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Pre-Conference Survey – Organizational Adaptability Assessment

by Chris Paquette

In the weeks leading up to the 2015 MOR Leaders Conference, we invited 2,051 members of the MOR IT Leaders community to participate in a nineteen-question survey designed to gather their impressions of their IT organizations’ current levels of adaptability. We received a total of 589 responses.

The survey posed nineteen questions in the form of opposing statements, and respondents were required to select a point on a seven-point scale to indicate which opposing statement was most accurate and to what degree. The graphic below illustrates a typical question.

Here are the questions from the survey (framed only in the positive) and the categories they were loosely organized under.

Contextual Perspective

  • This organization ensures staff are informed about what the state of the art is, what the environment is like, how it’s trending, and where the organization stands relative to these forces.

Experimentation and Learning

  • This organization is willing to risk and accept failure in the pursuit of innovation.
  • This organization learns from mistakes, viewing them as learning opportunities.
  • This organization embraces a continuous improvement mindset.

Openness and Flexibility

  • This organization is always looking to develop and pursue new ideas and approaches.
  • This organization has enough people who are ready and willing to step into new roles as required.


  • This organization provides wide visibility into current or planned efforts so others can contribute or adapt.

Decentralization, Autonomy and Trust

  • This organization provides people and teams with the autonomy they need to innovate.
  • This organization provides people the means to innovate.

Purpose and Meaning

  • This organization provides a compelling vision of success that inspires staff.
  • This organization communicates desired strategic goals and outcomes clearly.

Peer Collaboration

  • This organization encourages collaboration at all levels; sees silos as barriers to success.

Diversity and Dissent

  • This organization has a diverse pool of people to draw perspectives and ideas from.
  • This organization has a culture that encourages robust discussions about the work.


  • This organization has a stellar pool of creatively talented people who create novel solutions that advance the work.
  • This organization actively seeks ideas from all staff.

Shared Leadership

  • This organization actively involves people in change efforts and gives them a part to play.


  • This organization recognizes and rewards excellence.
  • This organization deals decisively with incompetence or bad behavior.


Though dozens of institutions were represented in the data, only eight had 30 or more responses. The table below illustrates the distribution of positive and negative responses across these eight schools, sorted from high to low by the average rating at each school for all questions.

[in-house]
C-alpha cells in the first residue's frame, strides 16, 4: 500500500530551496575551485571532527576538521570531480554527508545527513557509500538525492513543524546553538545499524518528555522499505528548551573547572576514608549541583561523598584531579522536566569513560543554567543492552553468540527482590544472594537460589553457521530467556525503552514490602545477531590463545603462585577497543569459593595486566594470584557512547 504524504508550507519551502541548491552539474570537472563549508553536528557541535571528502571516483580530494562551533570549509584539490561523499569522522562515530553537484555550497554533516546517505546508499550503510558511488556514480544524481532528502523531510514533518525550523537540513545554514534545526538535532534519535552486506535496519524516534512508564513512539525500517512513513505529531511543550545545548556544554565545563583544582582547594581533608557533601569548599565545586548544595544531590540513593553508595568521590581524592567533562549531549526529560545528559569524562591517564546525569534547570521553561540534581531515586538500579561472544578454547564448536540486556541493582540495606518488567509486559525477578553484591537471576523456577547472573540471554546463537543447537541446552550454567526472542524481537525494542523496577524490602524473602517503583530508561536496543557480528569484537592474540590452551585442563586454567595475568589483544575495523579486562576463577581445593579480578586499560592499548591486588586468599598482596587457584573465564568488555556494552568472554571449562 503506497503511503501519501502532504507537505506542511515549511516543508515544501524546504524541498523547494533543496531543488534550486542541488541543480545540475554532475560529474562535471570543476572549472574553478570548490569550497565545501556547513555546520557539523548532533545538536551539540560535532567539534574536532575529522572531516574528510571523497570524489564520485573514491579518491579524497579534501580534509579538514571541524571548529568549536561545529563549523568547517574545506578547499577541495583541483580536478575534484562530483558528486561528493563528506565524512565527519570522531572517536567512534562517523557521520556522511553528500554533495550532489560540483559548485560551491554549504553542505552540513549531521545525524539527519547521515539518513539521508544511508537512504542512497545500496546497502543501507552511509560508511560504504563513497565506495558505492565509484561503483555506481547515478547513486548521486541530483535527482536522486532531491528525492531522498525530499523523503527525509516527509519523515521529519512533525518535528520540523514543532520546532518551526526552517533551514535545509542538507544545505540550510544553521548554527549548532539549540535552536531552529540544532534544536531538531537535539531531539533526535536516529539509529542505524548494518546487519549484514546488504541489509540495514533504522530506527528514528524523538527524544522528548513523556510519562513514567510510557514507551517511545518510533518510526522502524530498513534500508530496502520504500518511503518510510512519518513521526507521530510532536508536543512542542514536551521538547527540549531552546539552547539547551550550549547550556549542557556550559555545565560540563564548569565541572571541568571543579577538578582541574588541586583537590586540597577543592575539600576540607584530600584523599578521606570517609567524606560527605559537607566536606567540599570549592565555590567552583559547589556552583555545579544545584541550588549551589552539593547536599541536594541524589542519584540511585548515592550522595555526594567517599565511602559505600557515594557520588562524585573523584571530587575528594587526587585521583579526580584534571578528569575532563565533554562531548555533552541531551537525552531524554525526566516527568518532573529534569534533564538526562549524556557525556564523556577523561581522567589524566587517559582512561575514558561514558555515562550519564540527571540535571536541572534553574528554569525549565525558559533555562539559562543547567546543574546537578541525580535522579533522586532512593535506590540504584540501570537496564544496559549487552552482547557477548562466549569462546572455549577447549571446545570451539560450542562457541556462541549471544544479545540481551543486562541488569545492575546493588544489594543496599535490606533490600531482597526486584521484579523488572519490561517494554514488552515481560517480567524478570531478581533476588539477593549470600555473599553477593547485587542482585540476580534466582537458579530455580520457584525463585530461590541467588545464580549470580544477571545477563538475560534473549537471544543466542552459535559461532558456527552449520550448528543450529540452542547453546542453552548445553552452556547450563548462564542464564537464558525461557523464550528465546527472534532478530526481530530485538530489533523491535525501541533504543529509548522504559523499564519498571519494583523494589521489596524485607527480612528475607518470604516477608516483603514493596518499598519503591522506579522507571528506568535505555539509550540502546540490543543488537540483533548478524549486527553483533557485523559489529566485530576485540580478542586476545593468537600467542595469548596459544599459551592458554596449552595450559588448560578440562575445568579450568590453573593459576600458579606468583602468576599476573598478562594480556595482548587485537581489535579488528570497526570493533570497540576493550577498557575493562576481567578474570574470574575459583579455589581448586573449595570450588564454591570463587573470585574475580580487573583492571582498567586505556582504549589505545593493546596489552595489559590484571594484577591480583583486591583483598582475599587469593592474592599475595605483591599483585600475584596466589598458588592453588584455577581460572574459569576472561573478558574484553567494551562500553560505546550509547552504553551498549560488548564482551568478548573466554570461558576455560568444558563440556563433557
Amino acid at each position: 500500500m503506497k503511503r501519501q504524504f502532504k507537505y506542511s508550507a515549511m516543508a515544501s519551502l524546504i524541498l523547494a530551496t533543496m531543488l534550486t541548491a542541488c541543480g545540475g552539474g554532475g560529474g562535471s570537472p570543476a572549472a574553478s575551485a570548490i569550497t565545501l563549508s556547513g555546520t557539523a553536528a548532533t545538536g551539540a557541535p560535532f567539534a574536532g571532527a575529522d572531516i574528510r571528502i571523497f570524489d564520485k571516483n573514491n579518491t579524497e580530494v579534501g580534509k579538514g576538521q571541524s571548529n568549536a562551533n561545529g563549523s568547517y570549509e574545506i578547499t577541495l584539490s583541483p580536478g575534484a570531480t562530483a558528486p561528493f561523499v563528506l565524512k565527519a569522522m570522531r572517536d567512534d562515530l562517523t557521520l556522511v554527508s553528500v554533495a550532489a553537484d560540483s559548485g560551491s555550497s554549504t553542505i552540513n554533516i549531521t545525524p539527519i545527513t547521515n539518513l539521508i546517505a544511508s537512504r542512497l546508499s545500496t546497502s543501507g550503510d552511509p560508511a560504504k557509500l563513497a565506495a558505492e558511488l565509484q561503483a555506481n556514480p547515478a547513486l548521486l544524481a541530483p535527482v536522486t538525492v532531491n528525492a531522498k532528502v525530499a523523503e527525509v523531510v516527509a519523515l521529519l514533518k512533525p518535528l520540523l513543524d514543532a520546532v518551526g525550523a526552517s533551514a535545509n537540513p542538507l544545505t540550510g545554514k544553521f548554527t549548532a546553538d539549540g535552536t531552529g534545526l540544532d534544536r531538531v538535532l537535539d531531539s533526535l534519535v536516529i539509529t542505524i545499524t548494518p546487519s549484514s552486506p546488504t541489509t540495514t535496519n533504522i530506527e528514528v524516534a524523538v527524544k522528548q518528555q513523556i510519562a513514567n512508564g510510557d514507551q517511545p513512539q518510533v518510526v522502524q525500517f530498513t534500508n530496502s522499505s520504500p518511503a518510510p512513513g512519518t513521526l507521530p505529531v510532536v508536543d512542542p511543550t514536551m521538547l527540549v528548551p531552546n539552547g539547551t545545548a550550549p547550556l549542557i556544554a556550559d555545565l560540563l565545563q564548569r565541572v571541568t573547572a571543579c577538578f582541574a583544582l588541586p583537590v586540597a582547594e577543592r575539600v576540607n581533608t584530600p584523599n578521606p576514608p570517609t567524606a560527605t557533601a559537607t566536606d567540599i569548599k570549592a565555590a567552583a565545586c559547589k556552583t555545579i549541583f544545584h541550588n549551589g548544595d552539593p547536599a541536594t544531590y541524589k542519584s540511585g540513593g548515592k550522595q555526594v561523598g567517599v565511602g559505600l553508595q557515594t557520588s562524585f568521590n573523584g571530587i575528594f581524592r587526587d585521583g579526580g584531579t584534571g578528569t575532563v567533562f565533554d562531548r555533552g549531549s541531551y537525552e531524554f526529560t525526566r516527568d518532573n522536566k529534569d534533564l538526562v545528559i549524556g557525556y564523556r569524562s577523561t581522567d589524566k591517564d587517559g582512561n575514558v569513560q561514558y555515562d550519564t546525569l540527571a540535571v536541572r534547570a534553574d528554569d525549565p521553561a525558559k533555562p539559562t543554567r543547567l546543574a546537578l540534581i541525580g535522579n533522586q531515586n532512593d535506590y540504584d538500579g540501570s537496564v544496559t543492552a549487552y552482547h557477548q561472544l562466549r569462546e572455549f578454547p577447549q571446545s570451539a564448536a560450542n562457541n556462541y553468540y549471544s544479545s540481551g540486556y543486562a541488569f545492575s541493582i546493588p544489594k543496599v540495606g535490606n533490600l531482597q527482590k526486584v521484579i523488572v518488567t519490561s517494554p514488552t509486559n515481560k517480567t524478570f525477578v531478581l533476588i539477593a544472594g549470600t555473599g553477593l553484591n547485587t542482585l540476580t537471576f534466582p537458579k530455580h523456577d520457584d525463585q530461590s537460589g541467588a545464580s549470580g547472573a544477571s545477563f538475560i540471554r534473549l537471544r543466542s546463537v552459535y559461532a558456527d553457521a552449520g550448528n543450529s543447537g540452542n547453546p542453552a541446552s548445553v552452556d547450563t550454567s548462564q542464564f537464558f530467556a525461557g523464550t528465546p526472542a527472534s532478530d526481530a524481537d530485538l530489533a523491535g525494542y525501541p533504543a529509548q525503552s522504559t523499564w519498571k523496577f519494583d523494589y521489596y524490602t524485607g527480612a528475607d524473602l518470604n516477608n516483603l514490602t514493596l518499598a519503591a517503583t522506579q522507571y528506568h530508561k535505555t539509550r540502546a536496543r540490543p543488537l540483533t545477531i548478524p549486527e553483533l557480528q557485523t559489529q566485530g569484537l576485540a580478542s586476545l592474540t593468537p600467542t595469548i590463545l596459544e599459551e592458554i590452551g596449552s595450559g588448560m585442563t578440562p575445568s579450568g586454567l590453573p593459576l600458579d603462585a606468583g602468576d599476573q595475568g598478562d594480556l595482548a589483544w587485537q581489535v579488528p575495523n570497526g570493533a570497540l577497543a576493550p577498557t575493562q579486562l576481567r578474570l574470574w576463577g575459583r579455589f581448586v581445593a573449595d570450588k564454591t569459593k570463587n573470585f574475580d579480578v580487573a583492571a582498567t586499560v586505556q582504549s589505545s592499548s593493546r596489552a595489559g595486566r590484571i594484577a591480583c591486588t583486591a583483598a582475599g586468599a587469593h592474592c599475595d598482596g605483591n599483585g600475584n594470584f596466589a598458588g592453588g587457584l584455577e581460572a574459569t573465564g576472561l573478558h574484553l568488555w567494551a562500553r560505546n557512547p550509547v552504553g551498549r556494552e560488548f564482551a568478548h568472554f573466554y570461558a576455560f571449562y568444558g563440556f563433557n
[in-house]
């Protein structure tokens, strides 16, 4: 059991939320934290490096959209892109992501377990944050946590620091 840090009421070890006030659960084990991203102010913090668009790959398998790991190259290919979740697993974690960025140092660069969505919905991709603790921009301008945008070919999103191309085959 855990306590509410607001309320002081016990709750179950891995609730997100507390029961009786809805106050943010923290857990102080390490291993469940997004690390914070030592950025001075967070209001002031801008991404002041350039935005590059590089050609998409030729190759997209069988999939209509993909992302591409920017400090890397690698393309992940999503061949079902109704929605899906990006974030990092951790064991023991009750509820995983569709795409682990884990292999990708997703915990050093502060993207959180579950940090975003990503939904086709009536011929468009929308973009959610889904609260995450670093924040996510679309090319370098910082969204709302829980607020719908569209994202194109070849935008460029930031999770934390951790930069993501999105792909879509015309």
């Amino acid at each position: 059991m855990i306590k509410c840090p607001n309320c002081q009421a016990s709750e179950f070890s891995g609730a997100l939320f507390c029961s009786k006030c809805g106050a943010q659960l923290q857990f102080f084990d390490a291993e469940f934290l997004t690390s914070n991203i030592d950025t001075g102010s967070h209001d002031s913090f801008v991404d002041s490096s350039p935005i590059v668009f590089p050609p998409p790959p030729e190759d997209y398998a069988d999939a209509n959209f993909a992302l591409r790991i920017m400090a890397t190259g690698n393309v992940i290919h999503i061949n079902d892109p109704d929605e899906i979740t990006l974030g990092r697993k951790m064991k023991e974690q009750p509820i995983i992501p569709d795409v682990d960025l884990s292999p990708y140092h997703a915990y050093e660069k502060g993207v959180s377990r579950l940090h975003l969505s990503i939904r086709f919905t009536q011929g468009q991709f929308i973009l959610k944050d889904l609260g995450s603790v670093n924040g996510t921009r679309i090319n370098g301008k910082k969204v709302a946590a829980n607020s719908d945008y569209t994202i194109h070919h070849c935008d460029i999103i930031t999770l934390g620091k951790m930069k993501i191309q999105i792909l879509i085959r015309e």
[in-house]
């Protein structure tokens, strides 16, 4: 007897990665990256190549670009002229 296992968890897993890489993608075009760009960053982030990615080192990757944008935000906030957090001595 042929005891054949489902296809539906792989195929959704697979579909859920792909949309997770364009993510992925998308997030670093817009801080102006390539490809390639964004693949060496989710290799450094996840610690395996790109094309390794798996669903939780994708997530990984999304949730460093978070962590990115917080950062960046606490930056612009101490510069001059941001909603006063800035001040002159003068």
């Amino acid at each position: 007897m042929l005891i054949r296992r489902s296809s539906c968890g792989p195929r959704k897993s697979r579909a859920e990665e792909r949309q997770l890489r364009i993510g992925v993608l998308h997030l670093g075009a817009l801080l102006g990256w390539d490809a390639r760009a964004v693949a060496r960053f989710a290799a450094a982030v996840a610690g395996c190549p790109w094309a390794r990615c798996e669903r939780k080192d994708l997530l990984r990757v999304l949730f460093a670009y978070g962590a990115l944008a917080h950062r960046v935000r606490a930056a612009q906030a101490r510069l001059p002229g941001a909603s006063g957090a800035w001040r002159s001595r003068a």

There are dramatic differences in how individual schools are perceived by the people who responded to the survey. For the school that fared best, 20% of their ratings were negative and 69% were positive. For the school that fared worst, 47% were negative and 33% were positive.

So why were there differences? Was there something particular the top four schools did differently that might explain their more favorable ratings?

All of the four top-rated schools received higher ratings than all of the other four schools for five items:

  • Encourages collaboration at all levels; sees silos as barriers to success.
  • Embraces a continuous improvement mindset.
  • Provides a compelling vision of success that inspires staff.
  • Provides wide visibility into current or planned efforts so others can contribute or adapt.
  • Recognizes and rewards excellence.

There were notable commonalities among all schools. For example, “Encourages collaboration at all levels; sees silos as barriers to success” was among the top five ratings for every school and “Deals decisively with incompetence or bad behavior” was among the five lowest.

Individual Investment

The survey asked respondents to focus on attributes of their organizations, but what about the attributes of the individuals who responded? What is their role in tending to their own adaptability and how they affect the adaptability of the organization? During the 2015 MOR Leaders Conference, we engaged participants in completing a self-assessment that was derived from the pre-conference survey and invited them to reflect on that question.

In Conclusion

The survey results suggest that adaptability and intent go hand in hand. The most successful organizations and individuals are not waiting to see what changes may come, they have a vision for excellence, they have a plan, and they are making change happen.